Edwin McCabe, prominent ‘exoduster’ and founder of Langston University
Herb Boyd | 6/6/2019, 12:33 p.m.
Evident in this statement, and certainly clear to his adversaries, was McCabe’s gubernatorial aspirations should Oklahoma gain statehood. Accusations were flung far and wide that he was fleecing Black settlers, though he was never directly charged or convicted of wrongdoing. But what was unmistakably certain, he had no friends among white Republicans. A turning point occurred in 1892 when McCabe sought to make a speech at the Republican county convention advocating the secession of African-Americans from the party. When his request was rejected, McCabe, along with a number of African-American supporters, leaped on the stage and continued to harangue the white Republicans. This precipitated a melee that didn’t end until the sheriff and his deputies arrived, attacking Blacks with clubs and other weapons.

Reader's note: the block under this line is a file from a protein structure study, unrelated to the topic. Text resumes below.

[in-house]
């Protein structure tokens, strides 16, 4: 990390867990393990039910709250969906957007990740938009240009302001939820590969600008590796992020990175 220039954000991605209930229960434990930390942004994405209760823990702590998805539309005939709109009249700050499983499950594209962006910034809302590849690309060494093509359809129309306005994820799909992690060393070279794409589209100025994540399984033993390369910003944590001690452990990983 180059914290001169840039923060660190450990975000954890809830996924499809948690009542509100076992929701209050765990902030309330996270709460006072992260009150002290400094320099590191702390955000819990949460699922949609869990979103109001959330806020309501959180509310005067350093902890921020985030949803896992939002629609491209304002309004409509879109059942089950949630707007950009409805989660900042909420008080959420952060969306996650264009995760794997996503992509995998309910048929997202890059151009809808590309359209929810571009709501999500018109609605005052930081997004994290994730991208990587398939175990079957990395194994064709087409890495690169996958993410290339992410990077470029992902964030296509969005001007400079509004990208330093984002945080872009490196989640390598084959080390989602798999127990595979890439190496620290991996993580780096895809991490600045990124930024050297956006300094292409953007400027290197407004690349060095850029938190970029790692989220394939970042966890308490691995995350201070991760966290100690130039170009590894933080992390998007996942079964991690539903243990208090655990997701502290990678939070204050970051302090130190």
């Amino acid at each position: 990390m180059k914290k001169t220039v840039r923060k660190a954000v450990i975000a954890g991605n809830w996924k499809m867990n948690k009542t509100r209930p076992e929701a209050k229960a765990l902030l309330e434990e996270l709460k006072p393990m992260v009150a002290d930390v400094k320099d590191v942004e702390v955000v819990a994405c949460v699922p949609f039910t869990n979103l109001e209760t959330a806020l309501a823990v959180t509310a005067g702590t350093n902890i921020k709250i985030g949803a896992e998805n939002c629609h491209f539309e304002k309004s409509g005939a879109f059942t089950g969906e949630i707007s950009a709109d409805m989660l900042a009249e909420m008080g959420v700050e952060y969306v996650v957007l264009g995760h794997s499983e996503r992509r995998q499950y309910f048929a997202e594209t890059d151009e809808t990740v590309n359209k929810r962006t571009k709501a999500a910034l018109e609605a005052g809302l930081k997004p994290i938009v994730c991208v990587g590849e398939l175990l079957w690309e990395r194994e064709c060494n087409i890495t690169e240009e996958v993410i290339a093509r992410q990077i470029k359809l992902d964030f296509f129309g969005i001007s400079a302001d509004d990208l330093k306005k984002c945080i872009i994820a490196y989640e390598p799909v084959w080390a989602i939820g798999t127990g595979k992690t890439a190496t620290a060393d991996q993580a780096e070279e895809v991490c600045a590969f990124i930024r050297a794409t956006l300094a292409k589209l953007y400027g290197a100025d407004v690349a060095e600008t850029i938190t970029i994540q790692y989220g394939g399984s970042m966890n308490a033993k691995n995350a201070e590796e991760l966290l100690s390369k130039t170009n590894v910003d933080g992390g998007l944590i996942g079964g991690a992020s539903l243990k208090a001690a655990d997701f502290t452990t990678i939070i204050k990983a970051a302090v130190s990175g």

Six months later, African-Americans bolting from the party appeared to be complete. Having been manipulated by the white Republicans for their political purposes without granting Blacks full citizenship in the region, many of them began to relocate. McCabe departed for Washington, D.C. and in 1894 accepted an appointment as register of deeds for the District of Columbia. Three years later he returned to Oklahoma and became the deputy auditor of Oklahoma Territory, a post he would hold until statehood arrived in 1907.
By this time, with Blacks having lost their fight against statehood and with segregation the state law, McCabe had practically completed his withdrawal from public life. According to several sources, he was not mentioned in various functions conducted at Langston University, which seems odd since it was he who had set aside the 40 acres in 1897 for the land grant college that became Langston University by 1941. He acquired some notice in 1908 when he fought against the enactment of laws that in effect assured the continuance of Jim Crow statutes in the state.
The fight against segregation had a devastating impact on McCabe, both politically and financially since he had mortgaged his home to pay the legal fees, only to have segregation upheld by the U.S. Supreme Court in 1914. Later, there would be a number of preeminent lawsuits filed by Black Oklahomans to strike down the invidious illegalities.
Of course, McCabe would not live to see any of these victories. He died in Chicago in 1920 and is buried in Topeka, Kansas.